Borealis Meditation

Science and Spirituality

Re-inventing the holidays

Before you say I can’t reinvent the holidays, that’s sacrilege let me remind you I am pagan, not wiccan or any specific path that has its own outline of rules. Also known as the I’m a “I DO WHAT I WANT” pagan. I like it that way. I’m also a scientists, I in general hate being told how to do things or what something means. I want to do it myself, explore myself, try myself. This is what I think but please, think for yourself. Ok disclaimer over.

Living in Alaska I have found that the traditional association of seasons presented with the wheel of the year does not fit. For example, this week is Imbolc, yay spring? No. Its still winter. VERY winter. There are no little flowers poking their heads up nor will they until May maybe April at the earliest. We don’t have “spring” where I live, we have break-up. Break-up is when the ice on the rivers break up, everything melts, and everything is wet and muddy. For about 2 weeks and then BAM its summer! Ok maybe not 2 weeks but it seems like you blink and break-up is over, the snow is gone and summer is here.

Until then it is most definitely winter. So for me Imbolc is not the coming of spring. It has nothing to do with spring. Spring is very far off. However, I live in the land of the midnight sun, or no sun in the winter. The days are getting longer. They are everywhere but when you live somewhere that the minutes gained a day is 6 or 7 it is very noticeable.

Today the sun rose at 9:40am. It was beautiful and I snapped a photo from work. The sun set today at 4:30pm. That is almost normal hours for most places! We are starting to have a civilized amount of sun. That is what Imbolc is for me this year. Fortunately the return of the sun is one of the big parts of Imbolc, so my change is not that different.

My advice for anyone struggling with celebrating the holidays is: if it feels stale or wrong or something is just not right, think about how the holiday corresponds with the seasons where it comes from, and then what your seasons are locally. That might be where the conflict is. I’ve historically had a lot of trouble getting into the holidays and once I decided to calibrate them to my local environment I feel much better about them.

So yes, I change the holidays, but the “letter of the law” regarding holidays is not important to me, it’s the marking of time as the earth goes through its annual cycles.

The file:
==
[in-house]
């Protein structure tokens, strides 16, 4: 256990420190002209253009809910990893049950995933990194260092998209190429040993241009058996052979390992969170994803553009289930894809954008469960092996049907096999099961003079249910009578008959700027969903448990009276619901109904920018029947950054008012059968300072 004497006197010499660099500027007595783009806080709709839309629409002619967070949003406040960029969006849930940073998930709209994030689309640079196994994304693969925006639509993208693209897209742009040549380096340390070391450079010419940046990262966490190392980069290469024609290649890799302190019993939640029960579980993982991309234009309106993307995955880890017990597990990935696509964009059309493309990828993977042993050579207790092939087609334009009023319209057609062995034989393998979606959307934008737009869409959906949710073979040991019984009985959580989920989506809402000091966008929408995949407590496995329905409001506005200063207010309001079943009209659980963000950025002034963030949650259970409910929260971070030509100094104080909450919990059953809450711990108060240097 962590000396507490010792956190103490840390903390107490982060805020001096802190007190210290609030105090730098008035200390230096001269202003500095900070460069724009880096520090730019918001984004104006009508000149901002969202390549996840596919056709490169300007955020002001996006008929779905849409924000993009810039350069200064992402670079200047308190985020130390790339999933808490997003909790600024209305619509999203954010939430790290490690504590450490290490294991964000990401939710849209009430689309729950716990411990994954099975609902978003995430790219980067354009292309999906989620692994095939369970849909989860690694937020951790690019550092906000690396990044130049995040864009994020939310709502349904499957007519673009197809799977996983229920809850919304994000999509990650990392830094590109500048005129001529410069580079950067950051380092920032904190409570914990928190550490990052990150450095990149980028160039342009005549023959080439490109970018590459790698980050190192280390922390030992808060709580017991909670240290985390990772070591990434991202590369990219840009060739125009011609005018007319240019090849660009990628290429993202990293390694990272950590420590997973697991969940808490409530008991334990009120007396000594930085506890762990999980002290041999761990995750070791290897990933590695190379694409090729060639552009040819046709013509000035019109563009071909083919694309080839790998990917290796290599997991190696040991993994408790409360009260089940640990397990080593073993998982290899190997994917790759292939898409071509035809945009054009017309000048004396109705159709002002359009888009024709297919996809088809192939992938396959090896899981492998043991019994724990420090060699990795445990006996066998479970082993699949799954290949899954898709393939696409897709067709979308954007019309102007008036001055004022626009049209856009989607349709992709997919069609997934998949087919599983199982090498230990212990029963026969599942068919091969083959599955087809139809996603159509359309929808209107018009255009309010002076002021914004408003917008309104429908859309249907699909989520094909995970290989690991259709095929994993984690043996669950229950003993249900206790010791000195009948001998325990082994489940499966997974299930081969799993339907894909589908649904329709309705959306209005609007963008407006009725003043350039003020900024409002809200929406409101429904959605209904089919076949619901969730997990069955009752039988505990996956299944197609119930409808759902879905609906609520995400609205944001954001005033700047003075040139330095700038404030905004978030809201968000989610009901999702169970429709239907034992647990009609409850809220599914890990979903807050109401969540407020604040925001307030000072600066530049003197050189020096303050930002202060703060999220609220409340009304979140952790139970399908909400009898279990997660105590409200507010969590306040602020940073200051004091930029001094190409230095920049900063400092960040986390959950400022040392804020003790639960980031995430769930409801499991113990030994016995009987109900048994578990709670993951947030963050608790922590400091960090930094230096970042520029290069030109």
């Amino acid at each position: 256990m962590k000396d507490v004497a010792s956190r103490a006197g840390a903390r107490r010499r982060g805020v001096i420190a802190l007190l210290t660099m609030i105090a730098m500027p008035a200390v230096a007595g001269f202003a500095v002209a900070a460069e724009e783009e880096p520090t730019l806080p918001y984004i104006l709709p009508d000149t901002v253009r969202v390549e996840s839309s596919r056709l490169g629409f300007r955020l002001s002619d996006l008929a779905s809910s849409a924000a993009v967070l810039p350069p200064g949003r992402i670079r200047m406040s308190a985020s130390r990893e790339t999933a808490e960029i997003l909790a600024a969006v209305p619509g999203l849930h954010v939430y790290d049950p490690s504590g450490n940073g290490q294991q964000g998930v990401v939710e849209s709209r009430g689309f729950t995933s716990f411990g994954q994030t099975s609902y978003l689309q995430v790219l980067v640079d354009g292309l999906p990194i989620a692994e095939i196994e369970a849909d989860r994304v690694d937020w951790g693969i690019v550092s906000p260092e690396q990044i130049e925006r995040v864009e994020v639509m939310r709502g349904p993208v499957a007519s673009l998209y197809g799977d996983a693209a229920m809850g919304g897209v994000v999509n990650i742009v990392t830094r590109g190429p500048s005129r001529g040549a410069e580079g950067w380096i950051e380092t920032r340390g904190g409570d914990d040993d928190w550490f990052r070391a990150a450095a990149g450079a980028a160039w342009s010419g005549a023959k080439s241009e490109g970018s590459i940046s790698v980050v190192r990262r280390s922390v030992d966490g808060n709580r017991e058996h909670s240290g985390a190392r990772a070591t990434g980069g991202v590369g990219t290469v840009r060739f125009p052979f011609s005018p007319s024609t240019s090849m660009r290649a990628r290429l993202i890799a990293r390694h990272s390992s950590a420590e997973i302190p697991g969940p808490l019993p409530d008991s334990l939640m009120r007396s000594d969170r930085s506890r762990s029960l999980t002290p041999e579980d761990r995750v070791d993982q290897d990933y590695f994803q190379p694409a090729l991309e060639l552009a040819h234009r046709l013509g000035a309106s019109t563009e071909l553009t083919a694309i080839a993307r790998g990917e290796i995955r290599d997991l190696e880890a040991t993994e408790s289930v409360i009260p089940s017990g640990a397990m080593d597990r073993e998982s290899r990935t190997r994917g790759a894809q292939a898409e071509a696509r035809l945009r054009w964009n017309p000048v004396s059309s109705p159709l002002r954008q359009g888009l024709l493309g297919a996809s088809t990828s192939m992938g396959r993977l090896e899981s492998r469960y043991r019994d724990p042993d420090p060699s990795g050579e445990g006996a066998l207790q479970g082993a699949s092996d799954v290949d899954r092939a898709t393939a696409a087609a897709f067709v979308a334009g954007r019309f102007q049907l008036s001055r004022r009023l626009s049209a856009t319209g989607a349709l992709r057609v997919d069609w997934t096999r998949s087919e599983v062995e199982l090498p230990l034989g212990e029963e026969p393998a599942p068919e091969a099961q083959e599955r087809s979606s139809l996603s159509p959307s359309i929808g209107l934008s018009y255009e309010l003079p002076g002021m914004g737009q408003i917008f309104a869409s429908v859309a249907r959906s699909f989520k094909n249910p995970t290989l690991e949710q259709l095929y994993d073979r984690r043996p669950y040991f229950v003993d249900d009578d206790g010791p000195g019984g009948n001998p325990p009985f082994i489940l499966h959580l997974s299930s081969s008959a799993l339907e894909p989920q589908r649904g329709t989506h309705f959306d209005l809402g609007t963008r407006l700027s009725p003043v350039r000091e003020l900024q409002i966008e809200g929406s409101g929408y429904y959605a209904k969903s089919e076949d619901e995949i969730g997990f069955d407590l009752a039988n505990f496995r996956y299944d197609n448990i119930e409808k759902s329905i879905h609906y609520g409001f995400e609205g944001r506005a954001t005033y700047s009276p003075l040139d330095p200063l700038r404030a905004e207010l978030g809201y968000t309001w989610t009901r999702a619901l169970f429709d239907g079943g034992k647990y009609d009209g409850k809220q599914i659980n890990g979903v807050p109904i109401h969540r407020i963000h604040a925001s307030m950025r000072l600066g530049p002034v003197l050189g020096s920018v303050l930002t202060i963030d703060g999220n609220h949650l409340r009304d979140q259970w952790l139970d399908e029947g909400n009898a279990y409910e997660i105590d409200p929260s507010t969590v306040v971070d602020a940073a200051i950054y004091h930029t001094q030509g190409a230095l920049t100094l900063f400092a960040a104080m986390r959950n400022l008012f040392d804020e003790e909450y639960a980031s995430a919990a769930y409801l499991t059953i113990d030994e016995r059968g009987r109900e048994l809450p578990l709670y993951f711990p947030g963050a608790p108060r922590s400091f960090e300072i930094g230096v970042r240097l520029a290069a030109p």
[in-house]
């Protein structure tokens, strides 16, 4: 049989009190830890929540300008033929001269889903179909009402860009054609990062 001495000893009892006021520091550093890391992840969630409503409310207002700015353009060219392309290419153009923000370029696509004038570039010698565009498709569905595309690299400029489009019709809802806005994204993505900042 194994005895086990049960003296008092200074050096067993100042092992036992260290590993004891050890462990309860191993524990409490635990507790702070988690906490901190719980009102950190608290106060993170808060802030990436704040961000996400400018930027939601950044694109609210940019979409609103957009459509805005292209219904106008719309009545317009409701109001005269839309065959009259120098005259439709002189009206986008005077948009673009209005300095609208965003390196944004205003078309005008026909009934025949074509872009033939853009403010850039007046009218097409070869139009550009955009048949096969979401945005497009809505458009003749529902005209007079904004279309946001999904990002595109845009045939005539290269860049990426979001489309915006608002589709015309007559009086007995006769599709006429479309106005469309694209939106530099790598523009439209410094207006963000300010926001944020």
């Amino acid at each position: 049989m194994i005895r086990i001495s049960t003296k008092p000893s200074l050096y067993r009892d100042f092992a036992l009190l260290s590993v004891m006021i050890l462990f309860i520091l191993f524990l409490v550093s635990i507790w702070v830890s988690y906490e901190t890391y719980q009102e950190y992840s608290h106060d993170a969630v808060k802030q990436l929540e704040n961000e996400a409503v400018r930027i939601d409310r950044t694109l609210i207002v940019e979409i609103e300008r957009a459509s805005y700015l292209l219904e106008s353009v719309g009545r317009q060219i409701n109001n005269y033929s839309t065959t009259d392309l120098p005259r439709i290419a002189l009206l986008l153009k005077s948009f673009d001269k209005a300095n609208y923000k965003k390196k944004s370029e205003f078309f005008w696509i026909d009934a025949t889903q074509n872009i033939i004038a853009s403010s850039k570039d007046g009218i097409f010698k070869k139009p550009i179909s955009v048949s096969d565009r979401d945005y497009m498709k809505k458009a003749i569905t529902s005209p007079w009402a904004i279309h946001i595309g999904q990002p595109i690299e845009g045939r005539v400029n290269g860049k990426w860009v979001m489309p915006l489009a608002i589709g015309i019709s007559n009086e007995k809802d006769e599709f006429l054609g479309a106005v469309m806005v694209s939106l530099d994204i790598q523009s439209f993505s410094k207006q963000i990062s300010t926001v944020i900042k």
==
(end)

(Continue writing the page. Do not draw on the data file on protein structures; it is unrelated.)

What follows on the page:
And that is the beautiful thing about being a pagan. If something doesn’t feel right, well find some way to change it so it does! Not like more strict religious… for an example as a kid it always bugged me the obvious fact that Jesus was not born in the dead of winter. It just doesn’t fit. That part of Christmas never felt right. I would have preferred to figure out when his real birthday was and celebrate that, and leave Christmas to its self. To me those were always separate. I guess that’s why I still don’t have a problem with Christmas. To me its not a Christian holiday.

So to wrap things up, and summarize: The holidays are for marking the passage of time, if the seasonal associations don’t match your local seasons think about what is happening locally and review your definition of the holiday. Revisit, revise, edit. I think you will be much happier when you are celebrating the changes around you.

I will be sure to write about all future holidays and how I celebrate them in the land of the midnight sun.

~Kathleen

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2 Comments

  1. I think it's perfectly reasonable to “change” what the holidays mean to you based on your own local seasonal changes. They were originally created to mark significant moments in the passing of the year, and if the “correct” interpretation for the holiday doesn't match what is happening around you, then it really won't mean anything. At least, not nearly as much as I think it would mean if it matched up!

  2. Jesus was born (according to science) on August 6th. BTW.

    ~Etheldreada

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